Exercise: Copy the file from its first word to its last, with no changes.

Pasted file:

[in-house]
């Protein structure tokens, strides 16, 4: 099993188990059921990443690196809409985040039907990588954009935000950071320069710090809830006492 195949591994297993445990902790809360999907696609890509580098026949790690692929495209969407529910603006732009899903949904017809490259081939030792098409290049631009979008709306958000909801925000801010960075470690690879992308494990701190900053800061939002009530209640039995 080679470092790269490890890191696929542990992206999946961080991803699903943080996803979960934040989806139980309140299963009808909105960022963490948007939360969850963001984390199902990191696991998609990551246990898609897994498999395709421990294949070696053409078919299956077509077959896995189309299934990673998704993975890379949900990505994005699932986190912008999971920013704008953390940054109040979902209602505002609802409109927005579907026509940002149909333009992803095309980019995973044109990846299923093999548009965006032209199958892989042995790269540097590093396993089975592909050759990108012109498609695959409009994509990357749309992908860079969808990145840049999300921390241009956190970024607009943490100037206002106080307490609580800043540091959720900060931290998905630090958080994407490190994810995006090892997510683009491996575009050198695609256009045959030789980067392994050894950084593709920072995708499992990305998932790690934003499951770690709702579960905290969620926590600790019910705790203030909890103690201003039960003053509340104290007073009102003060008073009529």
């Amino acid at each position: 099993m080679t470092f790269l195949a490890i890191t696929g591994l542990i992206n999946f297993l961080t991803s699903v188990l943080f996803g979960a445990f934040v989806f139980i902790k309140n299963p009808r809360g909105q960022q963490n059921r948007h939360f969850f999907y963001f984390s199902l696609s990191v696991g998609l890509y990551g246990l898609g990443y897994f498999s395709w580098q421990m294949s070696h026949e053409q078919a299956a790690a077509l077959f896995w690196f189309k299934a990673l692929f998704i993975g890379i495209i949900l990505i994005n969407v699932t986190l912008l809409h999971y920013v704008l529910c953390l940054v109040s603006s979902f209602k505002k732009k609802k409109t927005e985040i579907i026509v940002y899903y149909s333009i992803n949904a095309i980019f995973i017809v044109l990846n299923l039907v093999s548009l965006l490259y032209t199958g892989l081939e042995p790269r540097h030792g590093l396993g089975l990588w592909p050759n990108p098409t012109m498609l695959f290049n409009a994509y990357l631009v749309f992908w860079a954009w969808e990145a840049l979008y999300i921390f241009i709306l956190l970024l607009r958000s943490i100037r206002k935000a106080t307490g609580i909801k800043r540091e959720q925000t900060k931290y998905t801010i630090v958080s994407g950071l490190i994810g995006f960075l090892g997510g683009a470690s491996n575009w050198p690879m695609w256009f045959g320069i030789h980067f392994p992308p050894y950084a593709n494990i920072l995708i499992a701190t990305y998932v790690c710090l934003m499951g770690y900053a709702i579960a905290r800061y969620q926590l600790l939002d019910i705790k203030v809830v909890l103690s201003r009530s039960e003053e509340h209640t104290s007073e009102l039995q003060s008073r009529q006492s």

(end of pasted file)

[in-house]
């Protein structure tokens, strides 16, 4: 099993188990059921990443690196809409985040039907990588954009935000950071320069710090809830006492 195949591994297993445990902790809360999907696609890509580098026949790690692929495209969407529910603006732009899903949904017809490259081939030792098409290049631009979008709306958000909801925000801010960075470690690879992308494990701190900053800061939002009530209640039995 080679470092790269490890890191696929542990992206999946961080991803699903943080996803979960934040989806139980309140299963009808909105960022963490948007939360969850963001984390199902990191696991998609990551246990898609897994498999395709421990294949070696053409078919299956077509077959896995189309299934990673998704993975890379949900990505994005699932986190912008999971920013704008953390940054109040979902209602505002609802409109927005579907026509940002149909333009992803095309980019995973044109990846299923093999548009965006032209199958892989042995790269540097590093396993089975592909050759990108012109498609695959409009994509990357749309992908860079969808990145840049999300921390241009956190970024607009943490100037206002106080307490609580800043540091959720900060931290998905630090958080994407490190994810995006090892997510683009491996575009050198695609256009045959030789980067392994050894950084593709920072995708499992990305998932790690934003499951770690709702579960905290969620926590600790019910705790203030909890103690201003039960003053509340104290007073009102003060008073009529």
């Amino acid at each position: 099993m080679t470092f790269l195949a490890i890191t696929g591994l542990i992206n999946f297993l961080t991803s699903v188990l943080f996803g979960a445990f934040v989806f139980i902790k309140n299963p009808r809360g909105q960022q963490n059921r948007h939360f969850f999907y963001f984390s199902l696609s990191v696991g998609l890509y990551g246990l898609g990443y897994f498999s395709w580098q421990m294949s070696h026949e053409q078919a299956a790690a077509l077959f896995w690196f189309k299934a990673l692929f998704i993975g890379i495209i949900l990505i994005n969407v699932t986190l912008l809409h999971y920013v704008l529910c953390l940054v109040s603006s979902f209602k505002k732009k609802k409109t927005e985040i579907i026509v940002y899903y149909s333009i992803n949904a095309i980019f995973i017809v044109l990846n299923l039907v093999s548009l965006l490259y032209t199958g892989l081939e042995p790269r540097h030792g590093l396993g089975l990588w592909p050759n990108p098409t012109m498609l695959f290049n409009a994509y990357l631009v749309f992908w860079a954009w969808e990145a840049l979008y999300i921390f241009i709306l956190l970024l607009r958000s943490i100037r206002k935000a106080t307490g609580i909801k800043r540091e959720q925000t900060k931290y998905t801010i630090v958080s994407g950071l490190i994810g995006f960075l090892g997510g683009a470690s491996n575009w050198p690879m695609w256009f045959g320069i030789h980067f392994p992308p050894y950084a593709n494990i920072l995708i499992a701190t990305y998932v790690c710090l934003m499951g770690y900053a709702i579960a905290r800061y969620q926590l600790l939002d019910i705790k203030v809830v909890l103690s201003r009530s039960e003053e509340h209640t104290s007073e009102l039995q003060s008073r009529q006492s």